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Sunday, February 28, 2016

MINISTRY OF FEAR (1944)

Top dog in his German/UFA days, the great Fritz Lang fought for work & reputation during his two decade Hollywood run, slowly losing altitude & quality assignments. Often lumped with Hitchcock as a Master of Suspense, it’s a simplification that does neither director much justice.* But just this once, Lang really does seem to be trying for the Hitchcock Touch in an innocent-man-on-the-run British picaresque; ambivalent blonde beauty on the side. It’s got THE 39 STEPS/’35 written all over it, in spite of coming out of a novel by Hitchcock agnostic Graham Greene. Ray Milland plays neutral to fine effect as a compromised man-with-a-past who stumbles into a Nazi Spy Ring at a village charity fair. Soon, he’s a wanted man trying to clear his name and solve a series of fast escalating crimes as Fifth Columnists & Scotland Yard gain ground on him. Scripter Seton I. Miller (who also produced) leaves too many good ideas hanging (like those huge tailor’s scissors Dan Duryea’s villain uses to dial his phone . . . Yikes!), and Marjorie Reynolds leaves little impression at all (on Milland or the film) as romantic interest. But the film is never less than a pleasure to watch, with expressive artificial studio sets and too many good bits to miss even when things don’t quite add up. Lang would fix all that soon enough on WOMAN IN THE WINDOW and SCARLET STREET/’45, his Hollywood peak. (There’s your DOUBLE-BILL.)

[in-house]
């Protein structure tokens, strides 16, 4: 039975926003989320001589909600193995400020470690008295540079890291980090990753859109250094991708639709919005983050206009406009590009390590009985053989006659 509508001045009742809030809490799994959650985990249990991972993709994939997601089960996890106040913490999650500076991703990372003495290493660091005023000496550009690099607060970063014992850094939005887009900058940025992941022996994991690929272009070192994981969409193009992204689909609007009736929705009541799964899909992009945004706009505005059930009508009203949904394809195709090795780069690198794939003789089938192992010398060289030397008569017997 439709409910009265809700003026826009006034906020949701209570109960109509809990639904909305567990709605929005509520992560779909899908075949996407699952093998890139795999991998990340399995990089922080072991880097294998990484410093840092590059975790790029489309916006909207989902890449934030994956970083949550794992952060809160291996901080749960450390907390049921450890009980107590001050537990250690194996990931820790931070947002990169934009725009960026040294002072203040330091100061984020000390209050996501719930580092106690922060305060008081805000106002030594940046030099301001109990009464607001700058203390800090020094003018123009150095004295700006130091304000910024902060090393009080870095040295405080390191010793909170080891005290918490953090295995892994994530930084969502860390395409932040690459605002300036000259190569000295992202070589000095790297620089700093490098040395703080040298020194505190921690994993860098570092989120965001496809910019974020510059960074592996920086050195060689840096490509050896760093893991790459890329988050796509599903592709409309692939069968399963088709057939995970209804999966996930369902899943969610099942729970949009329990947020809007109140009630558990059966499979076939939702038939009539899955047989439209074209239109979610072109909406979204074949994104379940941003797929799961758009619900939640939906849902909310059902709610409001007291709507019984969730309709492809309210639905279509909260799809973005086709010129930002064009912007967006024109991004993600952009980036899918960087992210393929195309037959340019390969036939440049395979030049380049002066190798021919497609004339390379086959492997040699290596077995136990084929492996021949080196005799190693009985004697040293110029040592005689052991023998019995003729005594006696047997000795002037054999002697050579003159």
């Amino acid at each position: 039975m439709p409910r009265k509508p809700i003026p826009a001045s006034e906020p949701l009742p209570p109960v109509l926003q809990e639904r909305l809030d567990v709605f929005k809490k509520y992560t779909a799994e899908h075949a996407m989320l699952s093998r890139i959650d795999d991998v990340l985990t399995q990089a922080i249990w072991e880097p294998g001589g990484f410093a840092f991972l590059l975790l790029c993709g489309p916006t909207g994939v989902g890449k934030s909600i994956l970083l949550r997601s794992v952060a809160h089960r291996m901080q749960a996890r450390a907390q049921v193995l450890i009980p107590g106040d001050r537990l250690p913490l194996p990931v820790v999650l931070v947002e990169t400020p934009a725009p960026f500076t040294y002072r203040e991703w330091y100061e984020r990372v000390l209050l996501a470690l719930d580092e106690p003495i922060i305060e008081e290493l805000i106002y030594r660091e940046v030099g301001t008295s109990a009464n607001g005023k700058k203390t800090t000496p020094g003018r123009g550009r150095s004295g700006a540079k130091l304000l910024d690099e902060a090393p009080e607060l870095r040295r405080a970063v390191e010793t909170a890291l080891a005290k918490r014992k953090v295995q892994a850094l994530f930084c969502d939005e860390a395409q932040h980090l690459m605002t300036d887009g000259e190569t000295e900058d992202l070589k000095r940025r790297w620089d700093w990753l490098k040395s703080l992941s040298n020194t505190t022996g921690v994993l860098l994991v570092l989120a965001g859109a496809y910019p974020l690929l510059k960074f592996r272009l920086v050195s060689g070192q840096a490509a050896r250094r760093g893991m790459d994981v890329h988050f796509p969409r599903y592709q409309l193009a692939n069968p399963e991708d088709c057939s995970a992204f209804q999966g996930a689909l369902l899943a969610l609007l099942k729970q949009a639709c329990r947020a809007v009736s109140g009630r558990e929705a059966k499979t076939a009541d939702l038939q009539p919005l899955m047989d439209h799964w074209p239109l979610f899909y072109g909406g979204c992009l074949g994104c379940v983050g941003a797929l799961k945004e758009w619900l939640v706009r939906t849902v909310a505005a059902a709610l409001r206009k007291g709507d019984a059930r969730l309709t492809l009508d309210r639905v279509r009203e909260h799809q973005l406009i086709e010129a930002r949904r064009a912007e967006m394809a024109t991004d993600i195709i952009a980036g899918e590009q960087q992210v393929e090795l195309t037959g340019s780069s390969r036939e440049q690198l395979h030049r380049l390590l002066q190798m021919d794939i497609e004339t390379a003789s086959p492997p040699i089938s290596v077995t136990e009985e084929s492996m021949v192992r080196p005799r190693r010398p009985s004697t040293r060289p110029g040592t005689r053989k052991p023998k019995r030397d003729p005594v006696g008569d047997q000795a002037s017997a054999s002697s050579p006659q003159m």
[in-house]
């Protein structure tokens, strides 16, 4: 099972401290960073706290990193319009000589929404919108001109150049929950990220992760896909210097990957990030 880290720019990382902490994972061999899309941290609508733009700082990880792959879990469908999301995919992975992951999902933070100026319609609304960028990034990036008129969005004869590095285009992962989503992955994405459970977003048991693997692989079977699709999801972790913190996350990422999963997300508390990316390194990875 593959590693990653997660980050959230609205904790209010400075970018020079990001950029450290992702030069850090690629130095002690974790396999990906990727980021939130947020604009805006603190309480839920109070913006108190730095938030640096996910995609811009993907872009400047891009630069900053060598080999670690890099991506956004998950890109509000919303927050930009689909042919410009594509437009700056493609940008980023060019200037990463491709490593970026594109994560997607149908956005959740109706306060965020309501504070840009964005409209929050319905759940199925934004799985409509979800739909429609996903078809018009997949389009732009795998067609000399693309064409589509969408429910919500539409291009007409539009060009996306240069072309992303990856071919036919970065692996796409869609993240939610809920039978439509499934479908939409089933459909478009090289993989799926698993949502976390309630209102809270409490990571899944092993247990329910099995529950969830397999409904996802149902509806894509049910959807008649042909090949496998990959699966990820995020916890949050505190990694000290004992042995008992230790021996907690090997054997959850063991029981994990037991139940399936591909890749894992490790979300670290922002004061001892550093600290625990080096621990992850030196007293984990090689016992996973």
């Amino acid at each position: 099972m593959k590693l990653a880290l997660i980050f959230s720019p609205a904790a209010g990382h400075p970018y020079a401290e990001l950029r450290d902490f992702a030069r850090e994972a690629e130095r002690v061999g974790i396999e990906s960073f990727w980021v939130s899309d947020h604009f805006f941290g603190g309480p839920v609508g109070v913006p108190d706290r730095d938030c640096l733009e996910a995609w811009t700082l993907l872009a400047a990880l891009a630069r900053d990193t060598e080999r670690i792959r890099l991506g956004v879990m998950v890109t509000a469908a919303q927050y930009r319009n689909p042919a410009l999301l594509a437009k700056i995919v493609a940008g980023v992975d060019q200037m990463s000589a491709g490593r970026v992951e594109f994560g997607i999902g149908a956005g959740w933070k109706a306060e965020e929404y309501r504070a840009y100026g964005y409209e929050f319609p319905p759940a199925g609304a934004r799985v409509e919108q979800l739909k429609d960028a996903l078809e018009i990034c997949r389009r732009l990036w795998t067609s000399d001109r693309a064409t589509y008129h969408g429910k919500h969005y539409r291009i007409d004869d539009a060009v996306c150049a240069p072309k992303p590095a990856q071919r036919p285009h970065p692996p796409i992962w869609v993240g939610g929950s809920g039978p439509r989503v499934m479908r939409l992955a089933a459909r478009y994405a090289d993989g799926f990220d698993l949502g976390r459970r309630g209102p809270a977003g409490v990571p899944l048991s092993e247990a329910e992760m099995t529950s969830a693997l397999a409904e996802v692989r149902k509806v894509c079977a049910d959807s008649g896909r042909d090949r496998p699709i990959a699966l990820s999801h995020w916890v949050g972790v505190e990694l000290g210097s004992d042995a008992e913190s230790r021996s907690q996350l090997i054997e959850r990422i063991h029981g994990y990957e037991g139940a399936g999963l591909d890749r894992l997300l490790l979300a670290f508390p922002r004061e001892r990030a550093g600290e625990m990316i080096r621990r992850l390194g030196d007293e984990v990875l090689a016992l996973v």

SCREWY THOUGHT OF THE DAY: *Hitchcock always acknowledged Lang as an early influence, but he may also have nipped this film’s elderly book shop owner, and darkening sales floor, for VERTIGO/’58.

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